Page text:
When:
June 9, 2016 @ 4:00 pm – 6:00 pm
2016-06-09T16:00:00+02:00
2016-06-09T18:00:00+02:00

Public and private employment agencies, when appropriately regulated, play an important role in ensuring opportunities for productive employment and decent work, and promoting the efficient and equitable functioning of labour markets.

However, concerns have been raised about the growing role of unscrupulous recruitment intermediaries exploiting migrant workers through deception about the nature and conditions of work; retention of passports; deposits and illegal wage deductions; debt bondage linked to repayment of recruitment fees; threats if workers want to leave their employers, coupled with fears of subsequent expulsion from a country. A combination of these abusive practices can lead to conditions of human trafficking for forced labour.

Employers face direct liability if a victim is recruited into the company or into one of its subsidiaries. This can happen whether or not the company is aware of it, or whether or not its own management or Human Resources Department or a third-party labour provider is at fault. At the level of global brands and the first tier of supply chains, forced labour and human trafficking can often be hidden from view, the result of complex and frequently outsourced recruitment and hiring practices. Employers can also be indirectly linked to trafficking. This refers to actions by suppliers, sub-contractors and business partners, where the operations of otherwise independent companies can place the reputations of global brands at risk. In this case, supply chain insecurity linked to human trafficking grows as contracting and sub-contracting grow, for example in the global garment and electronics industries. Whether directly or indirectly implicated, risks for business can be legal, reputational, trade-related and finance- or investment-based.

This webinar addressed the following questions: How can recruitment entities be effectively monitored? How can employers efficiently and successfully screen recruiters? What are the most promising practices in addressing this issue? And how can public policy play a key role in combatting exploitation of workers by recruiters?

This webinar was the second of the RESPECT Webinar Series 2016 “The Private Sector Countering Human Trafficking, looking at emerging issues surrounding human trafficking and promising anti-trafficking initiatives from the private sector. This series is hosted by the Global Initiative against Transnational Organized Crime and Babson College’s Initiative on Human Trafficking and Modern Slavery. Also supported by TraCCC, the Terrorism, Transnational Crime and Corruption Center at George Mason University.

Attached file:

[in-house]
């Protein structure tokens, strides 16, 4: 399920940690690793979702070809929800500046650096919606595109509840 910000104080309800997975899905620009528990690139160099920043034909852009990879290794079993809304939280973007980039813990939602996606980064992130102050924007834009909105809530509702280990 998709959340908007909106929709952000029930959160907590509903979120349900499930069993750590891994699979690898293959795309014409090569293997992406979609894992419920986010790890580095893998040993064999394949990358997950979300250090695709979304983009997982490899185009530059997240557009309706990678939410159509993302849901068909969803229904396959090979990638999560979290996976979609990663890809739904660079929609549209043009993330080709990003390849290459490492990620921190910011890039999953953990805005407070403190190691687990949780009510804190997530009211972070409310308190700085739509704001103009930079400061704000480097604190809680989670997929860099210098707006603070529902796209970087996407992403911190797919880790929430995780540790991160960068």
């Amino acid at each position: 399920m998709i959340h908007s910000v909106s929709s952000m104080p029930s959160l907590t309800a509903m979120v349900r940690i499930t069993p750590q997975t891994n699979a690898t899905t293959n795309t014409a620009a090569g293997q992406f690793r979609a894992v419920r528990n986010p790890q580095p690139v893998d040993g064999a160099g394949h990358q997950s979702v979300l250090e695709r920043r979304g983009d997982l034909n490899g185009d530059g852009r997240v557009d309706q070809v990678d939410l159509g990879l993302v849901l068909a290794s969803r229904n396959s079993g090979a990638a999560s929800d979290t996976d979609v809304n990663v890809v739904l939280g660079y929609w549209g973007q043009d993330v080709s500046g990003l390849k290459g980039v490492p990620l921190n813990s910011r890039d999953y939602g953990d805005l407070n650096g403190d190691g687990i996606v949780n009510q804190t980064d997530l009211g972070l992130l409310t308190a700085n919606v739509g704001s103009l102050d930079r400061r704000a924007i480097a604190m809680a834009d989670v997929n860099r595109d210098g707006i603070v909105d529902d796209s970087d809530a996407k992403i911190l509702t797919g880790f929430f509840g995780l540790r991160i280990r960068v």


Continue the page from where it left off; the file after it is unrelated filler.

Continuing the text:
The panel featured expert speakers drawn from the private sector, academia, public policy, and non-governmental organisations:

  • Sandro Pettineo, Ciett Policy Advisor
  • Clara Pascual de Vargas, Consultant, International Organization for Migration (IOM)
  • James Sinclair, Co-Founder of, and International Advisor to, the FSI Worldwide Group of companies
  • Julie Dahlstrom, Clinical Legal Fellow and Director, Human Trafficking Clinic, Boston University School of Law; Affiliated Faculty, Pardee School of Global Studies Initiative on Forced Migration and Human Trafficking, Boston University; Senior Attorney, Casa Myrna Vazquez (Moderator)

post

page

attachment

revision

nav_menu_item

custom_css

customize_changeset

oembed_cache

user_request

wp_block

acf-field-group

acf-field

ai1ec_event

21st Conference of the Alliance against Trafficking in Persons: ‘Confronting Demand: Tackling a root cause of trafficking in human beings’
News & AnalysisEvents

When: June 14, 2021 – June 16, 2021 all-day
Where: Online

21st Conference of the Alliance against Trafficking in Persons WHEN 14 June 2021, 14:00 – 16 June 2021, 16:30 WHERE Hofburg (Vienna, Austria) and via Zoom (upon registration) ORGANIZED BY OSCE Office of the Special Representative and Co-ordinator for Combating...

Fighting Human Trafficking in Conflict: 10 Ideas for Action by the United Nations Security Council
Videos

An estimated 45.8 million people live in modern slavery. The International Labour Organization estimates that global profits from forced labour surpass US$150 billion per annum, suggesting that slavery, forced labour and human trafficking are more pr...Read More

TAGS: Global
Launch of the OSCE and Tech Against Trafficking publication: Leveraging innovation to fight trafficking in human beings: A comprehensive analysis of technology tools
News & AnalysisVideosEvents

When: June 24, 2020 @ 4:30 pm – 5:30 pm

Launch of the OSCE and Tech Against Trafficking publication Leveraging innovation to fight trafficking in human beings: A comprehensive analysis of technology tools 24 June 2020 16:30-17:30 CEST | 7:30-8:30 PST | 10:30-11:30 EST via Zoom Description The intersection of...

RESPECT Initiative Launch – January 12, 2018
Events

When: January 12, 2018 all-day

Human trafficking is a form of modern slavery. Although strictly speaking, slavery is no longer legal in most countries in the world, many slavery-like practices such as confiscating personal identity cards and travel documents, forcing and imprisoning people against their...

TAGS: Global